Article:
A dietitian's guide to Disneyland
The Orange County Register's Yvette Cabrera invited a dietitian
to join her on a visit to Disneyland
recently, to check out the food options at the park.
Healthy eating has become a popular issue for theme parks, as parks announce plans to eliminate trans fats from their menus, and to offer other healthier dining options, especially for kids.
A Bloomberg report last year blasted the Magic Kingdom for its oversized, fat-laden fare. But Cabrera and dietitian Linda M. Gigliotti, from UC Irvine, found a reassuring number of healthy options this month at Disneyland.
"Sometimes the problem when you get into a controlled environment is that you're really stuck with what they have there," says Gigliotti. "I thought given the environment that it is, that they did have a good range of choices. There were vegetarian items; there were some low-fat items."
She especially liked the vending carts loaded with items like freshly cut fruit, trail mixes, and water, and felt they were as accessible as the carts selling popcorn or ice cream bars.
Are you looking for better food options at your favorite theme park? What have you found?
Well what I found at Disney World in regards to healthy eating. Granted, its not probably still the healthiest, but its better than the usual fattening stuff. Note most of this is chicken or wraps of some sort!
Ms. Cabrera, quit telling us what to eat. The problem has little to do with quality and everything to do with shoveling piles of food down one's gullet in an orgy of mindless gluttony. After all, we live in a country where thin people are called anorexic and fat people are called big & beautiful. Eat what you like but eat less and spare the world your extra carbon.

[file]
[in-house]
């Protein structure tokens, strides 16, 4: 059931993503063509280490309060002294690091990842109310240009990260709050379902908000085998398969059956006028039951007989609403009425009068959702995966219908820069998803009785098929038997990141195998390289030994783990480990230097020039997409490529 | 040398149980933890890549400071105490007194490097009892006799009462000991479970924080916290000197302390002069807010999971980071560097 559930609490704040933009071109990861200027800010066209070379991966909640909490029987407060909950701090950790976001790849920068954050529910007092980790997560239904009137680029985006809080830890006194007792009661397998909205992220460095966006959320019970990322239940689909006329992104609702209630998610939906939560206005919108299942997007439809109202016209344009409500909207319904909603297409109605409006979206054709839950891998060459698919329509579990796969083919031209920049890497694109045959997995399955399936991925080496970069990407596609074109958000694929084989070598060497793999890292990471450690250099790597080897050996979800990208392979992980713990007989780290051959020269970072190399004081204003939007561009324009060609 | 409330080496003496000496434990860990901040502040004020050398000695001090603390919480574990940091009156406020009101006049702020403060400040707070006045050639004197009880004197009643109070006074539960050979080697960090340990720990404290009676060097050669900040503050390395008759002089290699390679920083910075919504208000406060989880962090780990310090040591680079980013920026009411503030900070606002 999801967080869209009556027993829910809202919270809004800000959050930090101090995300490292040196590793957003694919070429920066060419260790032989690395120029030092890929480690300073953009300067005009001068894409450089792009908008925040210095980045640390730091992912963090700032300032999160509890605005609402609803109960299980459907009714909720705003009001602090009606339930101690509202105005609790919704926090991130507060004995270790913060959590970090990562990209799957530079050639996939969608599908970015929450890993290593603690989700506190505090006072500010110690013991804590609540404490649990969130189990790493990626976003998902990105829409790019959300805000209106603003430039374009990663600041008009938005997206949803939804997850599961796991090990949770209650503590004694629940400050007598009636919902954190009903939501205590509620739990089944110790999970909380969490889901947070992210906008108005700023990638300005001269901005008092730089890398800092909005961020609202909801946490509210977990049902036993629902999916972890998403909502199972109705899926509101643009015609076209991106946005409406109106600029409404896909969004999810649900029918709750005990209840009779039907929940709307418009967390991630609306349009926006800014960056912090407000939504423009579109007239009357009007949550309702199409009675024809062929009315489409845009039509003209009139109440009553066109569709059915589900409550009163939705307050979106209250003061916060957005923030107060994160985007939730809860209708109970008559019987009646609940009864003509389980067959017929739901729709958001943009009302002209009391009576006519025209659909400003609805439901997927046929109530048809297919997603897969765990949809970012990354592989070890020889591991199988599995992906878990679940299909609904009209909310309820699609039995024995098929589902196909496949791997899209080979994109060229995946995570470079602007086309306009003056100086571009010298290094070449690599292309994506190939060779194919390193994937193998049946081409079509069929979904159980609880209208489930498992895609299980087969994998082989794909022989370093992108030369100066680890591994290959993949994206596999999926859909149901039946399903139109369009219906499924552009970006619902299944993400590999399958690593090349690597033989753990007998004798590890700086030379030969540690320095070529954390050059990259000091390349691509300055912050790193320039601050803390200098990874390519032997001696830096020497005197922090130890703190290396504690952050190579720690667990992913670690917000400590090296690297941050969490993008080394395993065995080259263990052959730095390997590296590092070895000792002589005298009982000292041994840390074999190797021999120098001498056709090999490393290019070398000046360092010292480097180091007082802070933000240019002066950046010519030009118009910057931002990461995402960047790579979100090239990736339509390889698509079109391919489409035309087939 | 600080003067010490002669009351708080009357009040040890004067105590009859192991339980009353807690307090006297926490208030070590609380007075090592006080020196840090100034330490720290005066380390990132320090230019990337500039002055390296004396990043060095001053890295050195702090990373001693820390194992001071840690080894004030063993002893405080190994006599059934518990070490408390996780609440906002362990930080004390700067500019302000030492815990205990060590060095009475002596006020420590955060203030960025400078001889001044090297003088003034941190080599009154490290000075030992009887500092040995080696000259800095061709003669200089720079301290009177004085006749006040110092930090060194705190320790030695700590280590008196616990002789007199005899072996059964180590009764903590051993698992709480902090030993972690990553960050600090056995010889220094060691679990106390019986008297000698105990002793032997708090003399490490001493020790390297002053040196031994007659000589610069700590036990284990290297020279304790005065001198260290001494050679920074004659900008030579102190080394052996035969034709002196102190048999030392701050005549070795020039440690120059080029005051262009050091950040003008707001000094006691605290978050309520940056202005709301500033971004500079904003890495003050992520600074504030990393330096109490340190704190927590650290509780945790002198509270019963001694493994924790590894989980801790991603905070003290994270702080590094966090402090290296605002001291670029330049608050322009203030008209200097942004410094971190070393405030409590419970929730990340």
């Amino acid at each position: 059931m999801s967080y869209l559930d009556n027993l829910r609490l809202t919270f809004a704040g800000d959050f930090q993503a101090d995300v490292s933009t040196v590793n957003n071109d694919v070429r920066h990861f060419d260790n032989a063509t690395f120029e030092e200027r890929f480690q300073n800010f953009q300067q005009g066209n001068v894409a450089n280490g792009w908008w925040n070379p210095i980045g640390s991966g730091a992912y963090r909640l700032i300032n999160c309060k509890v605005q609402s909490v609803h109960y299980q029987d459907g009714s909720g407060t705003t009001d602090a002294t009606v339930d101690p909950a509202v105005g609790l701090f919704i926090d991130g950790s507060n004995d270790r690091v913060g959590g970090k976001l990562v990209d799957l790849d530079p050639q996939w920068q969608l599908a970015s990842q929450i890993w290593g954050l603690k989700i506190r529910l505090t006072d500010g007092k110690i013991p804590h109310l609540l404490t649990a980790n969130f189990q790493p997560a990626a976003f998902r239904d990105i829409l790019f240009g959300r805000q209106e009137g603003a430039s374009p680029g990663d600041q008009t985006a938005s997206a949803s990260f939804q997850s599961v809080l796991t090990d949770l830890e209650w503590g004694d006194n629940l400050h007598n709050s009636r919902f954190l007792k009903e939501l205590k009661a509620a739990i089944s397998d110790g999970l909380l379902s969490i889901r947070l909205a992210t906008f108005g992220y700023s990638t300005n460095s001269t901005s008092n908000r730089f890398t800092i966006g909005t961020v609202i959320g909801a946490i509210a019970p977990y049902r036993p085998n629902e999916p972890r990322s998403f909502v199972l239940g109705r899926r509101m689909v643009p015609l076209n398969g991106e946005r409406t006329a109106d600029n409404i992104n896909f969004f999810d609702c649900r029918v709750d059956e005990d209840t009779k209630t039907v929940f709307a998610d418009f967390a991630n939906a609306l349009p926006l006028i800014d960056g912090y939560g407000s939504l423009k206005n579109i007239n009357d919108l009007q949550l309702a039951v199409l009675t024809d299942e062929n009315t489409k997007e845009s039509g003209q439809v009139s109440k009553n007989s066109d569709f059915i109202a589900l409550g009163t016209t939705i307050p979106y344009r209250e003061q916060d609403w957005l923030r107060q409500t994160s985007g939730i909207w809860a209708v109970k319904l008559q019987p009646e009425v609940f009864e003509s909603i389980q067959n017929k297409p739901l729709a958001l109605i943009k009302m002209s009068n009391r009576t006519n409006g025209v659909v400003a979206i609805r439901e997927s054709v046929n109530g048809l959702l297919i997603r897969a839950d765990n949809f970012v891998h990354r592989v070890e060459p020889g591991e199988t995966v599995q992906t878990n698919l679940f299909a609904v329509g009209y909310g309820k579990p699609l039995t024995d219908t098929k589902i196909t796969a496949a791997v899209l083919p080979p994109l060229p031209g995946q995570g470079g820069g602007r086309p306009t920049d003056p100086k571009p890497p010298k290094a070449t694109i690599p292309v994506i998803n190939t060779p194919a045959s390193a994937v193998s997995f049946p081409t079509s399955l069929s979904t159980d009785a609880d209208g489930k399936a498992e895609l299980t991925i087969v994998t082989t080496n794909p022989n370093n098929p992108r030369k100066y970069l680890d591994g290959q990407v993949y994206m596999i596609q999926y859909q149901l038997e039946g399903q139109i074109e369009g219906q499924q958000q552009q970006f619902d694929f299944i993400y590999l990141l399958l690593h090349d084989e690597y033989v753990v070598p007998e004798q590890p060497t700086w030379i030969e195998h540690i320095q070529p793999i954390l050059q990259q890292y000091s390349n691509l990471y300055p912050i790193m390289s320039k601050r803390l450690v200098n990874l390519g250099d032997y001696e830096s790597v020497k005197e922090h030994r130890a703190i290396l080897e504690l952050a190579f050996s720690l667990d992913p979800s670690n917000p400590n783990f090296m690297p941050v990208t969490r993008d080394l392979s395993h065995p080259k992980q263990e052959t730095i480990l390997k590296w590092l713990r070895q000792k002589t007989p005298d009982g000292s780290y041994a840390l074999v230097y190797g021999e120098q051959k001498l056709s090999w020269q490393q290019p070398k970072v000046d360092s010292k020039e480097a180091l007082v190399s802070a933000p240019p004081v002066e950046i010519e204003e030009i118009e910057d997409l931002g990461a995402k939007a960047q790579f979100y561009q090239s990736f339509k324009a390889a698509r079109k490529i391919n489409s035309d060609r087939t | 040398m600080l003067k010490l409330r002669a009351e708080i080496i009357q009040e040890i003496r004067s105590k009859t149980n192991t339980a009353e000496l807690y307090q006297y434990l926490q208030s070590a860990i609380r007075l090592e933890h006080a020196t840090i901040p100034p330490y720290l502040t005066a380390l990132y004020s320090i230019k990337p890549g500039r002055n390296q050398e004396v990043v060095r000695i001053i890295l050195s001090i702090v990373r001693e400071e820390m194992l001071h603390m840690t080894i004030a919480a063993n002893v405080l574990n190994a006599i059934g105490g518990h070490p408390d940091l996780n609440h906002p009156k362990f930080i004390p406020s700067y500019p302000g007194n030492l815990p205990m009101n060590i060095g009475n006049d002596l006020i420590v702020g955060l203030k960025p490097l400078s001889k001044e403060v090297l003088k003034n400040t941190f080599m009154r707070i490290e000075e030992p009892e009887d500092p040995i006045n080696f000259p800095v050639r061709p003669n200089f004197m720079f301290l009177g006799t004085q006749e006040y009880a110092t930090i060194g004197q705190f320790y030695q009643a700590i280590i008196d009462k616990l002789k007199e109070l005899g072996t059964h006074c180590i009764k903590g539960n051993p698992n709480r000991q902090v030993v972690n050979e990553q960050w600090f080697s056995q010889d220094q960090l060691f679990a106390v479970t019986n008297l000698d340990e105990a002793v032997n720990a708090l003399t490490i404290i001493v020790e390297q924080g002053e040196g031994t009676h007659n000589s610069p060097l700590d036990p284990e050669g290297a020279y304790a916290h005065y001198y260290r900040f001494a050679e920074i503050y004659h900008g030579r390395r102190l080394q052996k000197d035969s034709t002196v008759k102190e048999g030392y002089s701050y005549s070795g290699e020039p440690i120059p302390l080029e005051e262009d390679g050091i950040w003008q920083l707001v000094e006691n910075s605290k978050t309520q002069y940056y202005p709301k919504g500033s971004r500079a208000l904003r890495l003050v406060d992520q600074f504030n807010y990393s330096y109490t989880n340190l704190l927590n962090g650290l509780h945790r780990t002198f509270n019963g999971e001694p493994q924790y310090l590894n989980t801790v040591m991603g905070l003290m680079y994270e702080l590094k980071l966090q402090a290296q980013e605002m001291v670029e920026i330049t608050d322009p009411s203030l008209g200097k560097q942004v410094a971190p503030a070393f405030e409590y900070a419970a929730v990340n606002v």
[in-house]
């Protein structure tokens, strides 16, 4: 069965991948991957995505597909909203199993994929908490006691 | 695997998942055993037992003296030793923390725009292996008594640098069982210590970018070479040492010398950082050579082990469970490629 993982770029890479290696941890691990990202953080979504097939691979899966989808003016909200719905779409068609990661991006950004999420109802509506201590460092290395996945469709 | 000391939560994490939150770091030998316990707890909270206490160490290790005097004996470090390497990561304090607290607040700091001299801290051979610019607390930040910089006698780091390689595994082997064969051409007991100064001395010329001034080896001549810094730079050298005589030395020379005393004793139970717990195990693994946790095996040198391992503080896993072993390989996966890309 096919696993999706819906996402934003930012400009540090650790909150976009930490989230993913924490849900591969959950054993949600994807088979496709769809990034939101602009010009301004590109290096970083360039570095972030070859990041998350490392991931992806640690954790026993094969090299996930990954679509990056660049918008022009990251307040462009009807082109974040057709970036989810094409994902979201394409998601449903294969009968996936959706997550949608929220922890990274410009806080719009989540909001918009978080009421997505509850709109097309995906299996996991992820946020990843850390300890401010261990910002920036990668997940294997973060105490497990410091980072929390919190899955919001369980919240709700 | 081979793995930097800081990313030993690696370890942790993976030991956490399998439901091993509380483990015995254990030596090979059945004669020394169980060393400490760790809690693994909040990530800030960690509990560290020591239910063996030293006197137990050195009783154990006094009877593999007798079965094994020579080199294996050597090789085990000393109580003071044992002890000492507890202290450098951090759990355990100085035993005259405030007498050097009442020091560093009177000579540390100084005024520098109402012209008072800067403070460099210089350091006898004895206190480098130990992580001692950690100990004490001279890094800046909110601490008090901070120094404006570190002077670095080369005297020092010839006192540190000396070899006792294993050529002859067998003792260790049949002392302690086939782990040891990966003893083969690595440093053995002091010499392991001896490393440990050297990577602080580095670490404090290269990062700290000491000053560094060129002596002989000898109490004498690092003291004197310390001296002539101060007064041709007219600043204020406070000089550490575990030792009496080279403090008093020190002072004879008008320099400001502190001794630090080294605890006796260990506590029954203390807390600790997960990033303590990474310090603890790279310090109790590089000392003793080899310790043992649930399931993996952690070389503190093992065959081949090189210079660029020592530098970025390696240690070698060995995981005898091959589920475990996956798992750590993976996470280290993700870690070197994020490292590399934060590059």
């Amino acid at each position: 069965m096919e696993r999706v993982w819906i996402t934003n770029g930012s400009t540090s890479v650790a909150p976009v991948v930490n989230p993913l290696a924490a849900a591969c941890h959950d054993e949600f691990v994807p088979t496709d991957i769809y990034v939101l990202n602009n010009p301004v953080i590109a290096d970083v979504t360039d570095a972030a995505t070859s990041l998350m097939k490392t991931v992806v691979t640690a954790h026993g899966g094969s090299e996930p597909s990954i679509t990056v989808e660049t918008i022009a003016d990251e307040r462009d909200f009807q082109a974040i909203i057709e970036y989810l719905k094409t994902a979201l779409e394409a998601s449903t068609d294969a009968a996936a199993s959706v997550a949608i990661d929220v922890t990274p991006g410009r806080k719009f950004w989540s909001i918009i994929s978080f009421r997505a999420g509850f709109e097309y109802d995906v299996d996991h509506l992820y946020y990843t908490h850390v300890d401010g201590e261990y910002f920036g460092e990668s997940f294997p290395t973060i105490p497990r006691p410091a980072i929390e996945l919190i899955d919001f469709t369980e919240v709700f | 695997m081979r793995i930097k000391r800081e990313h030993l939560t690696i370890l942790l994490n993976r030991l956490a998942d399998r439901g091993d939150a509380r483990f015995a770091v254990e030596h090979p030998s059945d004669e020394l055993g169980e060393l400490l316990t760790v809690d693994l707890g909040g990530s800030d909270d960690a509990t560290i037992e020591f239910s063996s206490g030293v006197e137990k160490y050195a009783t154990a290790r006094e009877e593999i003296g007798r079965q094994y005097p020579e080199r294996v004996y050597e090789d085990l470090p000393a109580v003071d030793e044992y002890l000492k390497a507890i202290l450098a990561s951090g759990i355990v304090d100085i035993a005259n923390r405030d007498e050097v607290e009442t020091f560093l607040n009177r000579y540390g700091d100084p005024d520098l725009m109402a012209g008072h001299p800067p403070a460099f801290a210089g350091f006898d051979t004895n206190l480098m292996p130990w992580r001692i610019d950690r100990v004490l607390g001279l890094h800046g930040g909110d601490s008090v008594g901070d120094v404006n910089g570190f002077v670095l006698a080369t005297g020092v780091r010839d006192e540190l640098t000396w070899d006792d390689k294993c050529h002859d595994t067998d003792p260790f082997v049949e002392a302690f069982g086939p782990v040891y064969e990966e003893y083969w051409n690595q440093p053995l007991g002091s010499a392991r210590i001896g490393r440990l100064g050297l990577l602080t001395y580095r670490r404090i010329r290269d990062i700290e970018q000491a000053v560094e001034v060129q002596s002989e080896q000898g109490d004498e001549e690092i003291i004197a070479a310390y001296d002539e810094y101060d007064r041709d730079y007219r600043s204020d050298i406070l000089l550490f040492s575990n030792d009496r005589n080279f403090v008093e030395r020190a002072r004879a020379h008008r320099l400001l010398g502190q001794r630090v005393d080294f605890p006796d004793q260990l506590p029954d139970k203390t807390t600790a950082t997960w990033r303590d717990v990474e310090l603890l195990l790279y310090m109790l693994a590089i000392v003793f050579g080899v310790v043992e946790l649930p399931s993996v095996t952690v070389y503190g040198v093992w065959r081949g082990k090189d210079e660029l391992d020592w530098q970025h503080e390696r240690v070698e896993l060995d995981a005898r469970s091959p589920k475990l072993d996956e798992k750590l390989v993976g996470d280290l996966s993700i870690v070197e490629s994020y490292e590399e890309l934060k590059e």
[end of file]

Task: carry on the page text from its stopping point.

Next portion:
Smoked turkey legs. Sushi. Vegetarian wraps. Noodles. There are alternatives to the other 3 food groups (burgers, fries and shakes) in all 4 parks. You just have to make a conscious choice to find it (and then pay for it).
Um, Mark, what's the deal? I didn't read that column as calling for a ban on any food, just an attempt to see if there were some healthy options available, too.
By the way, here are my favorite theme park restaurants from visits over the past two years, ranked only by distance from my house:
I really gotta try Mythos!
I have to agree with Robert. I have had nothing but great food from Catals and the Uva bar. Had some problems with Jazz Kitchen, but I think it was a really bad waiter that did some interpretive billing. Had some problems with reservations and not being able to actually reserve.
I don't know about others, but I find myself desiring healthy options even MORE when I'm out theme parking. I'm out there running around being active all day. I know that eating unhealthy foods will make me feel unhealthy in that situation. A big greasy fried meal will slow me down and leave me feeling bleh. I'd rather have something lite and healthy that will keep me energetic and feeling good.
The theme parks are starting to sell fresh fruit!
I noticed more fresh fruit at Disneyland. It is in the Safari area, but it was also on a Main Street cart.
I can't get over 'dietician' being spelled 'dietitian'. Maybe it's our common language corrupted by the Atlantic Otean [sic]?
You know, Keith, that looked weird to me, too, but that's the way it was in the original article, and it passed spell check, too. I look it up on Dictionary.com, and the two spellings were both offered as correct. Perhaps that's the preferred spelling by folks who do that work these days? Anyway, given that both appear correct, I went with what was in the original.
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